His fellow prisoner, Ayman Sharawna, is also refusing food. Like Issawi, he is being held by Israel under administrative detention, a system which ignores all due process and interns civilians without charge, trial or sentencing for an indefinite period of time.
Both Issawi and Sharawna are protesting against their arbitrary imprisonment and the brutal conditions under which they, and other prisoners, are held.
Their protest, a peaceful weapon of resistance against Israel’s occupation of their land, has been ignored by the largest state-funded global broadcaster in the world, the BBC.
This is despite the fact that it is not an isolated act of resistance, but part of a mass nonviolent uprising in the form of hunger strikes by Palestinian prisoners that began in September 2011 and was further fueled in December that year by Khader Adnan’s refusal to take food.
Inspired by Adnan, other prisoners, both male and female, began hunger strikes. Then, on a single day in 2012 — Palestinian Prisoners’ Day — 1,200 Palestinians held in Israel’s jails began an open-ended hunger strike, a figure which quickly grew to an estimated 2,000.
The men and women refusing food included Palestinian members of parliament, imprisoned by Israel as part of its attempts to crush Palestinian civil society. Mahmoud Sarsak, a member of the Palestinian national football team, jailed, like so many others, without having been charged or tried for any crime, also joined the hunger strikers.
True to form
The BBC, true to form, shunned this extraordinary mass revolt by the Palestinians against the Israeli regime which rules them without their consent.
During the weeks of television and radio silence with which the BBC greeted the simultaneous hunger strike of 2,000 Palestinian prisoners, the UK’s Palestine Solidarity Campaign (PSC) wrote to the BBC’s Director of News, Helen Boaden.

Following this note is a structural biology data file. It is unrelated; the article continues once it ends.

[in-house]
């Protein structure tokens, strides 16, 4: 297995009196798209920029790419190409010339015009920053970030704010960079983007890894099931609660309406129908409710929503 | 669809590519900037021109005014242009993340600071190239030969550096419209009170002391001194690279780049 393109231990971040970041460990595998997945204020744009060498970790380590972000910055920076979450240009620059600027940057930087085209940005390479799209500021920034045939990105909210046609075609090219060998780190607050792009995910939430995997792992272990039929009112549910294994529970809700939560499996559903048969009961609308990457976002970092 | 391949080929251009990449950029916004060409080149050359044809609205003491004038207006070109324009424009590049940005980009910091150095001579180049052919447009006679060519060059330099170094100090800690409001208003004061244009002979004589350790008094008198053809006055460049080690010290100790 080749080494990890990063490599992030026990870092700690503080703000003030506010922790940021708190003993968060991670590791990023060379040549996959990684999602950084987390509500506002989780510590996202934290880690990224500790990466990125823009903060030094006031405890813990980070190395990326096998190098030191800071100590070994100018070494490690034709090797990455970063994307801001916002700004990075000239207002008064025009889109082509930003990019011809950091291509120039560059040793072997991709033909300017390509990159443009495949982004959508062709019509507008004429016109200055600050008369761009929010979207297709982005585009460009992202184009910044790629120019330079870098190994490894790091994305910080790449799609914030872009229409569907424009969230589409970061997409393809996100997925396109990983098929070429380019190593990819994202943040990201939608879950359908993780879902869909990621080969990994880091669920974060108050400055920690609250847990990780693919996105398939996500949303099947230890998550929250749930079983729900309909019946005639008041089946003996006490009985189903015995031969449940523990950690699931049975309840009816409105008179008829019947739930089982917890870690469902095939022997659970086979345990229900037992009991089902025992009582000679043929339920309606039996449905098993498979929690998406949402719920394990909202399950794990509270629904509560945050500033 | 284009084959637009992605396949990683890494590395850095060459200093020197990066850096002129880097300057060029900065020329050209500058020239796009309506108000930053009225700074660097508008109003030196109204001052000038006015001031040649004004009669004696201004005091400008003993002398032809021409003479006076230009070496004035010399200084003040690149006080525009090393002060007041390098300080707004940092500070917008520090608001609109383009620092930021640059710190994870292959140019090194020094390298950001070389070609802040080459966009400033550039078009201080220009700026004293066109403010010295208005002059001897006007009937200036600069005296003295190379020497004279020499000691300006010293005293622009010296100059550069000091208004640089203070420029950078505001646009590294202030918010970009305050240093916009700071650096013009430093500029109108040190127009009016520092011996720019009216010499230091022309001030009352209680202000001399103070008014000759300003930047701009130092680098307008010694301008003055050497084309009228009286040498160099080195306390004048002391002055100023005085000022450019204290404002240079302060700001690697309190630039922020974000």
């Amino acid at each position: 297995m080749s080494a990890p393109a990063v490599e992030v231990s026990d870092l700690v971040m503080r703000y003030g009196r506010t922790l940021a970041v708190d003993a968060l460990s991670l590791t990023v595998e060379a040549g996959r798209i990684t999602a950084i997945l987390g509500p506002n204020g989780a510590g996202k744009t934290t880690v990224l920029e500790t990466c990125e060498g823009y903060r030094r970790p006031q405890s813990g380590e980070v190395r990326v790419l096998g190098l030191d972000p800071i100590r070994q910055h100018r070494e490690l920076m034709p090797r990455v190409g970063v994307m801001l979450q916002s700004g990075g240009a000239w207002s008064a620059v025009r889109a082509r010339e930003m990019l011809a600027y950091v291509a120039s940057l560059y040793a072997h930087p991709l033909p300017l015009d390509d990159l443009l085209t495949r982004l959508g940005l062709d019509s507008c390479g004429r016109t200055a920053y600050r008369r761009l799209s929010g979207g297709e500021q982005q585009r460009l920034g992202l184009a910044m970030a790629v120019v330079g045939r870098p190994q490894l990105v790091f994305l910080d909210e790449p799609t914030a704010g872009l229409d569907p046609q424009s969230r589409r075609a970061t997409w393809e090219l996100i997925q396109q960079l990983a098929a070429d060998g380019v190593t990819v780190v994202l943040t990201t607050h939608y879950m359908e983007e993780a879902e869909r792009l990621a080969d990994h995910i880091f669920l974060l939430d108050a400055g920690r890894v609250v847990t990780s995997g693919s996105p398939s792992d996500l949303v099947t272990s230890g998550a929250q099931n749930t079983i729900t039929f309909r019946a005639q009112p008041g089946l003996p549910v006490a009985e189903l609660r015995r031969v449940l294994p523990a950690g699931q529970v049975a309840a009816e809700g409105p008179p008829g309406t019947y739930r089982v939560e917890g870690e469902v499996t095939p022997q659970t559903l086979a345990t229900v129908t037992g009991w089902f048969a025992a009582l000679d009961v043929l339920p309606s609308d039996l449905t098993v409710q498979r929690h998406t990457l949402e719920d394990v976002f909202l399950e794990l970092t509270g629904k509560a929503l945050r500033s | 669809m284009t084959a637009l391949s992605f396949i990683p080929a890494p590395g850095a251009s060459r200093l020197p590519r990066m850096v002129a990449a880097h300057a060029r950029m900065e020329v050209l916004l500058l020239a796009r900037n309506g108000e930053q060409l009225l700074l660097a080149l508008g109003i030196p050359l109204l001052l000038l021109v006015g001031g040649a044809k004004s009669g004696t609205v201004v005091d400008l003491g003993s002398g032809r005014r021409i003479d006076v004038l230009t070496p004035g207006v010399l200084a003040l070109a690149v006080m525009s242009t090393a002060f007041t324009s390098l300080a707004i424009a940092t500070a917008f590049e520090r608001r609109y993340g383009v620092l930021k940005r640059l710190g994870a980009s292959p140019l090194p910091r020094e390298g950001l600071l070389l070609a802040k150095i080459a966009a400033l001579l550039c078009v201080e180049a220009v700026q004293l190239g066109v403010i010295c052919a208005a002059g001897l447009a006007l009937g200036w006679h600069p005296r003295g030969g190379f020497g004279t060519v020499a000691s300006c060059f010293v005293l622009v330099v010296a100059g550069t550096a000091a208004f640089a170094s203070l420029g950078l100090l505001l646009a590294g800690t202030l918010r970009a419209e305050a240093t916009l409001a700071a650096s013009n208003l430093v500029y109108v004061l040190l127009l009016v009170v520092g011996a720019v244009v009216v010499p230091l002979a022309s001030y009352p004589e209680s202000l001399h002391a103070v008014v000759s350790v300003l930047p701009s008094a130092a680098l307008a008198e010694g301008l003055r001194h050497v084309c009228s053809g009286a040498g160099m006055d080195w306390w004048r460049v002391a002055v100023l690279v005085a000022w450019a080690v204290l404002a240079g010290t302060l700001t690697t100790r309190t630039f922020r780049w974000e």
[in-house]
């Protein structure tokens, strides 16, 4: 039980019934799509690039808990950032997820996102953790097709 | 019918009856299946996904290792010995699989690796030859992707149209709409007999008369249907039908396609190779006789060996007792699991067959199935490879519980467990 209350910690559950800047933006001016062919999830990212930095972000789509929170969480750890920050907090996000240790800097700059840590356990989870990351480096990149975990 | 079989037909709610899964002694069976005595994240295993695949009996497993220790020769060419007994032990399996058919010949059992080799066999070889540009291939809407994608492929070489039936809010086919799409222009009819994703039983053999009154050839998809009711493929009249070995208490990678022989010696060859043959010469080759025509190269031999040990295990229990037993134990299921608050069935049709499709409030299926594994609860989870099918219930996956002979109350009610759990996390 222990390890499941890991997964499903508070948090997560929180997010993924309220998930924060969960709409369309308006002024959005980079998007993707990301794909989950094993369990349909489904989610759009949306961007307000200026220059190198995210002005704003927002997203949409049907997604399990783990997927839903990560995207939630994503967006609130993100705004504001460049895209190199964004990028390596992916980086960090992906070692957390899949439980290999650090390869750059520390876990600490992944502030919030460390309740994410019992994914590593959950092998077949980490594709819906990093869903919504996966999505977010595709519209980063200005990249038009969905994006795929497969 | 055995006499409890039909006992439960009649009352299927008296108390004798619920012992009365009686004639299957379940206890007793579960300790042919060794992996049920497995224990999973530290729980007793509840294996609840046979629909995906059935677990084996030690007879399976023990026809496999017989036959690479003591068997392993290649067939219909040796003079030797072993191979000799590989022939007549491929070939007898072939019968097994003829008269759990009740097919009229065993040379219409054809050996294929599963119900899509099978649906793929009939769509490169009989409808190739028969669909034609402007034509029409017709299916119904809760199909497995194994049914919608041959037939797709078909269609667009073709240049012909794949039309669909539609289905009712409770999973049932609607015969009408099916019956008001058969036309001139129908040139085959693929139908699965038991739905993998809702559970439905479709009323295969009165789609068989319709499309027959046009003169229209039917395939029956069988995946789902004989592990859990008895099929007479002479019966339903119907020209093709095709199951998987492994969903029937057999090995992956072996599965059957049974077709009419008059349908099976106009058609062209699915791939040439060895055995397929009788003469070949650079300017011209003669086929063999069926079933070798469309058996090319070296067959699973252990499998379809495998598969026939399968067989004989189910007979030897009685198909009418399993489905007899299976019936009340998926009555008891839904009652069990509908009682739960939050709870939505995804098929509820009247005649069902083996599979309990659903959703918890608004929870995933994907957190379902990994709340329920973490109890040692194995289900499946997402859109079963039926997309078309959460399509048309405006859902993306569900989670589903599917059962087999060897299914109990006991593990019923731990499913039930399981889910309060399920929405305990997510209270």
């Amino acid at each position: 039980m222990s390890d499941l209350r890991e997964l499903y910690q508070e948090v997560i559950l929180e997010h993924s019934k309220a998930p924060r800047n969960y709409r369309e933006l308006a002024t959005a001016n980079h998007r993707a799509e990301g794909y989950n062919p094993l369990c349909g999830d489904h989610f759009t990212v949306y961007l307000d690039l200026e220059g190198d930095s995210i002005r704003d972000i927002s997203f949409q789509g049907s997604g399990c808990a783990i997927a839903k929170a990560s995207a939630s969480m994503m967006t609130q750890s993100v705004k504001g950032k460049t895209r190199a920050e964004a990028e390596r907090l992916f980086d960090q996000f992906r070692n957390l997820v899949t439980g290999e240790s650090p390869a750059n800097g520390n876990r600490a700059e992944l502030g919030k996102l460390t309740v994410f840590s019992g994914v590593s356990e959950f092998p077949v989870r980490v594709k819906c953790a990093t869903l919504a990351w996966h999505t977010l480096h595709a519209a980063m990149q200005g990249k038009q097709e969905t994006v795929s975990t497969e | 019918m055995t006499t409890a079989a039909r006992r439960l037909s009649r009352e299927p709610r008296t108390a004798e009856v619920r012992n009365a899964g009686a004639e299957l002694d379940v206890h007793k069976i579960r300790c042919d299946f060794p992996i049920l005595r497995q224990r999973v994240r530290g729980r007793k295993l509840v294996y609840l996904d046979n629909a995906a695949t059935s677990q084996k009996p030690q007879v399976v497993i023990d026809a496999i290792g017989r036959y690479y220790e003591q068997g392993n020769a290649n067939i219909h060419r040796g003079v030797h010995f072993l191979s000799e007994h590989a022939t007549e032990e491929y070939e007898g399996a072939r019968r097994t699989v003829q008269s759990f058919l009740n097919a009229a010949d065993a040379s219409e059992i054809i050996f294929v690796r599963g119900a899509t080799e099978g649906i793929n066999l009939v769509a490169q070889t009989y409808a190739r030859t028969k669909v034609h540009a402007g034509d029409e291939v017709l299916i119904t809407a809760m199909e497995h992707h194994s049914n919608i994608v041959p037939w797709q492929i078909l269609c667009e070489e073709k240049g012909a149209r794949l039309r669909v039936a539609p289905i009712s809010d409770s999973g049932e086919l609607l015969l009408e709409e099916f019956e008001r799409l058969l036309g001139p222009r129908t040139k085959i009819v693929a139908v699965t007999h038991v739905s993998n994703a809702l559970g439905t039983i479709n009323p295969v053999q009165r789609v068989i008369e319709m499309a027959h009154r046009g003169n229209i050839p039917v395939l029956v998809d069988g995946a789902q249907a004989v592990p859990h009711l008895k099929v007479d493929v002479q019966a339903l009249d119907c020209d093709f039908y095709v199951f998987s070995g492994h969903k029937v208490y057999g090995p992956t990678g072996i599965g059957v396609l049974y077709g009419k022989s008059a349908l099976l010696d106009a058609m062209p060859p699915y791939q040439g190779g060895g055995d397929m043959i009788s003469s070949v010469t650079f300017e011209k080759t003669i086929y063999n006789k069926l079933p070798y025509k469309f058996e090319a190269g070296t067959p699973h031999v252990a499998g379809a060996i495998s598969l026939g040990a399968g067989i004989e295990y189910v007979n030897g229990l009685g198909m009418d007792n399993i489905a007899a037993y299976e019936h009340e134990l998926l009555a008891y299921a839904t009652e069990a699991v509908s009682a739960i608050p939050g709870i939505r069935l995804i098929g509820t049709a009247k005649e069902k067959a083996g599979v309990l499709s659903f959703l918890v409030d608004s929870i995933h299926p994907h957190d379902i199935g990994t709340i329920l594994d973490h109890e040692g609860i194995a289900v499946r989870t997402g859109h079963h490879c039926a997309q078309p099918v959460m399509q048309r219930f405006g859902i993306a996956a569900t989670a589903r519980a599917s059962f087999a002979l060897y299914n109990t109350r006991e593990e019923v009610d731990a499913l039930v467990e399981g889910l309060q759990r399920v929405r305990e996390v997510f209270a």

In its letter, PSC pointed out: “In the same period, the BBC has given prominent coverage to the hunger strike of Ukrainian politician, Yulia Tymoshenko, but has ignored the Palestinian MPs [members of parliament] imprisoned by Israel who are on hunger strike. There has also been extensive coverage of Chinese dissident, Chen Guangcheng, but no coverage given to the 2,000 Palestinians who are expressing their opposition to an imposed regime by refusing food.”
More than 5,000 PSC members and activists sent email messages to BBC editors asking for the ordeal of the hunger strikers — some of whom, such as Thaer Halahleh and Bilal Diab, were bleeding from their eyes and gums and vomiting blood — to be covered. A protest demanding the BBC end its silence was held outside the corporation’s headquarters in central London.
Four weeks after the mass hunger strike began, BBC Middle East correspondent Kevin Connolly produced a short report which was aired on television’s News at Ten and News 24, and on a 6pm BBC Radio 4 news bulletin, all on the same day (“Palestinians rally for hunger strikers,” 11 May 2012).
This proved to be the full extent of the BBC’s mainstream broadcast coverage of hunger strikes by 2,000 political prisoners which, if they had taken place in, say, Iran, China or Syria, would hardly have been ignored in the same way.
Bias by omission
On 29 June, Boaden replied to PSC to say she was satisfied with the scale of the coverage and did not agree with PSC’s assertion that the BBC’s failure to give due weight to the mass hunger strike was bias by omission.
Boaden then proceeded to lay out the stringent criteria which the BBC feels Palestinian hunger strikers have to meet in order to be granted coverage on its taxpayer-funded airwaves.
She wrote: “[Hunger strikes] tend to be reported when the hunger strikers are on the point of death or in a grave state of medical crisis; when the hunger strike presents a critical political challenge to the imprisoning authority; and when the strikes inside prison provoke widespread hunger strikes on the outside. Furthermore, there are gradations of hunger strike which influence outcomes.”
According to Boaden’s sliding scale of hunger strikes, the Palestinians’ mass protest ranked as a “managed” hunger strike, because some of the prisoners had taken salts intravenously.
She added: “One of the most important factors in determining the level of coverage was the failure of the hunger strikes to capture the imagination of the Palestinian public. While the Palestinians did not consider the partial hunger strikes or managed hunger strikes important enough to take to the streets in any great numbers, BBC News did not give the campaign prominence.”
Boaden’s reply was extraordinary. She revealed that it is not enough for the BBC that a Palestinian, jailed without due process, denies themselves food for weeks or months, risking death, blindness or permanent organ damage, in order to protest against the denial of their human rights, but unless that hunger strike provokes others, it is not newsworthy.